his abode in om- of the old I'ark School
buildings, where ht- jiersisted in tossing
bags of water on his fellow students, lie
made a mistake one night, however. anii
Grace Elizabeth Brown
DURHAM, N. C.
"My tongue ivit/iin my lips I reign,
For ivho talks much must talk in vain."
Quiet and subdued as a nun — one sel-
dom sees now-a-days such a type of gir!
as is Grace. Despite all her deniure-
tiess. however, she usually gets where she
is going and ol>tains what she goes for.
This is displayed by her steadiness and
faithfulness in her college career. Her
heart must be warm and true, for Grace
does not seem to care to waste her
friendship on everybody. Was it not
Solomon who said something about "the
price of a virtuous woman" being "far
aI>ove that of rubies?" Some of us may
have thought he was a little inexact in
tiis statement until we met Grace.
Aside from all these qualities, we
could tell a lot more in behalf of Grace,
hut there is someone else on the campus
who can sing her praises more effective-
ly, so if you want to know, ask him.
William Hinton Brown
raleigh, n. c,
( 'olunibian Literary Society; Physics
riub; V. M. epartinent,
"Hoiv dull it is to pausi . tn mak,- ctiil.
To rust unburnishfJ, not tn shitii- in
As tho* to breathe v;fre life.'*
Wyatt would probably be enthusiastic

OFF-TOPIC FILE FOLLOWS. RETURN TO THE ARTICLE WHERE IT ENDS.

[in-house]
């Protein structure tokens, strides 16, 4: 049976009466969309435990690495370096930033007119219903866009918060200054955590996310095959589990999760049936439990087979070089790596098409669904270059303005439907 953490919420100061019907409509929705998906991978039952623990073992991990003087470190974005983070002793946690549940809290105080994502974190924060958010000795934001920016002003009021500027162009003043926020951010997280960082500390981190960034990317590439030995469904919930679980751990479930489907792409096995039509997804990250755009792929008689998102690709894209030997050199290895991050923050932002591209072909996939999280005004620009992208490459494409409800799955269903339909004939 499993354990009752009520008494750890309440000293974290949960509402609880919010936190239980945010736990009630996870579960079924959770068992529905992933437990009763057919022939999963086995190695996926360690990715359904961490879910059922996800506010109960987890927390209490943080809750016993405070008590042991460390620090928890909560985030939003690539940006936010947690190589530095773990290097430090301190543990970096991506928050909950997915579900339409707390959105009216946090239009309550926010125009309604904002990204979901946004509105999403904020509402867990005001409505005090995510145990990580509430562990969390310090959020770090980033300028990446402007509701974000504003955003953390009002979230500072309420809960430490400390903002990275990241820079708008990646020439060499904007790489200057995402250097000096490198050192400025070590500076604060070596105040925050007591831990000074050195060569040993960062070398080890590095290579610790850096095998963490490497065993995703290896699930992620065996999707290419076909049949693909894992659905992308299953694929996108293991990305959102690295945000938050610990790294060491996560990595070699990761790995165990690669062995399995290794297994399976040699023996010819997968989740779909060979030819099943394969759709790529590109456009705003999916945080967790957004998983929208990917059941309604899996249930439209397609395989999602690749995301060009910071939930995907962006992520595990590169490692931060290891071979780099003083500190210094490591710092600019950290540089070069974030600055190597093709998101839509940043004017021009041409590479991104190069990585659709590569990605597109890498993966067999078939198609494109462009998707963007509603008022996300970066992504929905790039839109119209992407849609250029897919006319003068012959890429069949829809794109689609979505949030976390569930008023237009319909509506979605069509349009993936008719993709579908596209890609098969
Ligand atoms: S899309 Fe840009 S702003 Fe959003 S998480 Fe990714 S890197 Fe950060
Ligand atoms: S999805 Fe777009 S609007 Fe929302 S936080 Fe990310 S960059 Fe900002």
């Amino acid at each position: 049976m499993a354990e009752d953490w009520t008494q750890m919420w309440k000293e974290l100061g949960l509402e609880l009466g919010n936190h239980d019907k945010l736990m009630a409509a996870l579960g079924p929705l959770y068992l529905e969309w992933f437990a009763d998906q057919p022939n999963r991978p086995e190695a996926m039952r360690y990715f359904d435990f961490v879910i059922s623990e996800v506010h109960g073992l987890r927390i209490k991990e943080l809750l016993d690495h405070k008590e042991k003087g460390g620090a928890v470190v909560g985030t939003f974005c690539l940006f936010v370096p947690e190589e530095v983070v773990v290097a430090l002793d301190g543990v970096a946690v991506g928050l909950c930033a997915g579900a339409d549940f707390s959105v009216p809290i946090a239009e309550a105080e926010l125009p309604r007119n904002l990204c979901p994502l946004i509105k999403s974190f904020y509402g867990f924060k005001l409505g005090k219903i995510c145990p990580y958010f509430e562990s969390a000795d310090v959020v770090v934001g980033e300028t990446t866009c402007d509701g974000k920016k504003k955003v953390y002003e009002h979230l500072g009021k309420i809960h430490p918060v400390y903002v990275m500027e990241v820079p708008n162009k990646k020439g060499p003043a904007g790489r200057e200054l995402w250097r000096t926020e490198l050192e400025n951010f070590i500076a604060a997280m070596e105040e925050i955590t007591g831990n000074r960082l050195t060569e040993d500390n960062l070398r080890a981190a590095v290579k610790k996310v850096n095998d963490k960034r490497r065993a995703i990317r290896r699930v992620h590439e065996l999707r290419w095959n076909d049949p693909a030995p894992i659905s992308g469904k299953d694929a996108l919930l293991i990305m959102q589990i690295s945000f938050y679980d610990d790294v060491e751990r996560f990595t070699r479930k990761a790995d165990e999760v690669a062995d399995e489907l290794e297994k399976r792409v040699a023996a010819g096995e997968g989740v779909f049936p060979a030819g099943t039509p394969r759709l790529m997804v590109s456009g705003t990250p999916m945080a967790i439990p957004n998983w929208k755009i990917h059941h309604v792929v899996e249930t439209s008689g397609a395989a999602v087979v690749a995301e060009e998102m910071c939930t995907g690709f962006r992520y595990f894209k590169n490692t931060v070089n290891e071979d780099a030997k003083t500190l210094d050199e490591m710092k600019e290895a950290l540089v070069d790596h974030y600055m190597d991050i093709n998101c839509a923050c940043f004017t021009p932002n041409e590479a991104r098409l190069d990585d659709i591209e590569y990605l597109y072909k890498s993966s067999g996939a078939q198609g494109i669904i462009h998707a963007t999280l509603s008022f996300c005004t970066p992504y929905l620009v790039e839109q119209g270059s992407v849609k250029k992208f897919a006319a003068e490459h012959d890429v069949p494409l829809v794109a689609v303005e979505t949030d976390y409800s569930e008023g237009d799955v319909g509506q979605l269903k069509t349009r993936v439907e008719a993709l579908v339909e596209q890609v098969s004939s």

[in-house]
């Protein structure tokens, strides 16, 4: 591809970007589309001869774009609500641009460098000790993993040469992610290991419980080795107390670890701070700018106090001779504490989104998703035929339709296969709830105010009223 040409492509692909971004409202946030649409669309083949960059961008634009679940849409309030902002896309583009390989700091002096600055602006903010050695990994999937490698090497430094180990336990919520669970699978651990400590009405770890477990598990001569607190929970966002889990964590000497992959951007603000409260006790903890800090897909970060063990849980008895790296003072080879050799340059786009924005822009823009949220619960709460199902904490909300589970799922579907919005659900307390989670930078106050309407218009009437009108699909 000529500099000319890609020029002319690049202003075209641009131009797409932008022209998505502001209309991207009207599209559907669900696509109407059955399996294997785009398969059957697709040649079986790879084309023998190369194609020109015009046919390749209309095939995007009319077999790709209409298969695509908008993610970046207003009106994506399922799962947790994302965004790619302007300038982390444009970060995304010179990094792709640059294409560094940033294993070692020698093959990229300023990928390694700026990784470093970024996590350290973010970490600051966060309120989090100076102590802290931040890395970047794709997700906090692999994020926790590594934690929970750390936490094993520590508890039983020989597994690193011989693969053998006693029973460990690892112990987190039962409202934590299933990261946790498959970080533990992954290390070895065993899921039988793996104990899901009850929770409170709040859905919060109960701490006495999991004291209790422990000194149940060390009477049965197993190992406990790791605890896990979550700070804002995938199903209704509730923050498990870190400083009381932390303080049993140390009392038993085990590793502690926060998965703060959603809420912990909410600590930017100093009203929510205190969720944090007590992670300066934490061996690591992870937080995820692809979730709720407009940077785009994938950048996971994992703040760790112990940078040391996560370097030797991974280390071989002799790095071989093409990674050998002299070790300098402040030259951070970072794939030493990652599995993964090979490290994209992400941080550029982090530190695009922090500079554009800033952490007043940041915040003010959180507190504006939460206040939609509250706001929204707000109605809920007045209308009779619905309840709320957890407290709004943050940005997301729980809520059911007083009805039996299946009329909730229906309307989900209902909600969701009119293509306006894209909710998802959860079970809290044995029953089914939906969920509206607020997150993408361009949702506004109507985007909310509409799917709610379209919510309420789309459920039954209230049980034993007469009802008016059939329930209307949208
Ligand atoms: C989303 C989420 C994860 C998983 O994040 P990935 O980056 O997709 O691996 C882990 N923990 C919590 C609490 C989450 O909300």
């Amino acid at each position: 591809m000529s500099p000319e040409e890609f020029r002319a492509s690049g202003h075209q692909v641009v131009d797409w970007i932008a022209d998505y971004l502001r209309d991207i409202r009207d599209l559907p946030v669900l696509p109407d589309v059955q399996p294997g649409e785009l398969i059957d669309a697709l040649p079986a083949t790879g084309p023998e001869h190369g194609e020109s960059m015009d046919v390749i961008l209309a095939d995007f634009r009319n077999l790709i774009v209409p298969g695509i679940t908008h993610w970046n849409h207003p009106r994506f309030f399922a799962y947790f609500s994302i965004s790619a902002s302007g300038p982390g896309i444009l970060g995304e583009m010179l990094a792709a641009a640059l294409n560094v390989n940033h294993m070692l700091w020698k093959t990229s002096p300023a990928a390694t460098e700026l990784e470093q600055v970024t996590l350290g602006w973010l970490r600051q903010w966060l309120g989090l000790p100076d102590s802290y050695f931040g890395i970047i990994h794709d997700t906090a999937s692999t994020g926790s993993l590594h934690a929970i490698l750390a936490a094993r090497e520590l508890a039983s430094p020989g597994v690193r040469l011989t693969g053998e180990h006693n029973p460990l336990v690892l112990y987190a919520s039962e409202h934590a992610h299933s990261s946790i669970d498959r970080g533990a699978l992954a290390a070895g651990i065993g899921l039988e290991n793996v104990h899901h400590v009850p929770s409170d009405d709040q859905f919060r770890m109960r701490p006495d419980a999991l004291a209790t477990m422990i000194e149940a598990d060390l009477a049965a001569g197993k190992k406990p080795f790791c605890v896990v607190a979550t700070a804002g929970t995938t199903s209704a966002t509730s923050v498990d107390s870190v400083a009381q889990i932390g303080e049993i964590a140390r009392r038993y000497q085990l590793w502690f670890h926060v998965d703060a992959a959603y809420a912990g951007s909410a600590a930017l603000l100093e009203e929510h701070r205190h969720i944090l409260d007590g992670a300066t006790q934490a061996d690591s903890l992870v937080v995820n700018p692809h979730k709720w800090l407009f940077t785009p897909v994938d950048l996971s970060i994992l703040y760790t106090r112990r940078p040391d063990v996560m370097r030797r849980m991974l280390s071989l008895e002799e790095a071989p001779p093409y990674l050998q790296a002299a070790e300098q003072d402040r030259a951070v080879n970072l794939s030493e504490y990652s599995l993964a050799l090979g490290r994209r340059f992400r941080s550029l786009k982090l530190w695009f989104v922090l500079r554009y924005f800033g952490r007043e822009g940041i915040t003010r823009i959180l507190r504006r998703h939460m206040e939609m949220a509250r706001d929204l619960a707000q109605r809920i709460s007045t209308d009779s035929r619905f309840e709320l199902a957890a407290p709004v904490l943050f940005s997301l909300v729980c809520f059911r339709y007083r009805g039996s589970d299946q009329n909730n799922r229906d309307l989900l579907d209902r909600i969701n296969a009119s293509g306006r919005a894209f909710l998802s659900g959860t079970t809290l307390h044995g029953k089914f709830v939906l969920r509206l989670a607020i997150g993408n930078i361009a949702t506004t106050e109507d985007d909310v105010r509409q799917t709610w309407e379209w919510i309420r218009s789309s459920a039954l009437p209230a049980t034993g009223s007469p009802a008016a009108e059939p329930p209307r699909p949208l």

at his own funeral. Not only is he en-
thusiastic, but he has that greater gift
of inspiring enthusiasm in others. His
name won him early reeognltion with
the English department, and according
to some Freshmen he lives up to his
name. Wyatt is interested in literature,
economics, girls, and anything in which
anybody else is interested. \Vc are at a
loss to characterize him, but we recom-
mend him to you as a friend.
Thom.as Conn Bryan
asheville, x. c,
Assistant in English, (3. 4) : Chroni-
cle Staff. Reporter (2), Associate Kditor
(3). Managing Editor (4) ; Commence-
ment Marshal ( 2 ) ; H istorical Society ;
Journalism Club; Y. M. C, A.; Commit-
tee of 100: Lion Ealing ("lub; Colum-
bia Literary Society. Executive Commit-
tee (2), Marshal (3). Corresponding Se^r-
''Though modest, on his unembarrassed
broiv. Nature has ivritten,
Everyone knows Conn — and all lik«j
htm, except perhaps a few poor Fresh-
men who have unhappily received the
significant t;5i*n on a theme correct erl
by him. But even these Freshmen like
Professor Bryan when they really come
to know him.
Easily approached, always ready to
exchange Ideas or opinions, always tol-
erant of the other fellow's viewpoint an-J
open to conviction, we do not wonder
that he is well liked. All these quali-
ties have won for Bryan the distinction
of being a very capable newspaperman.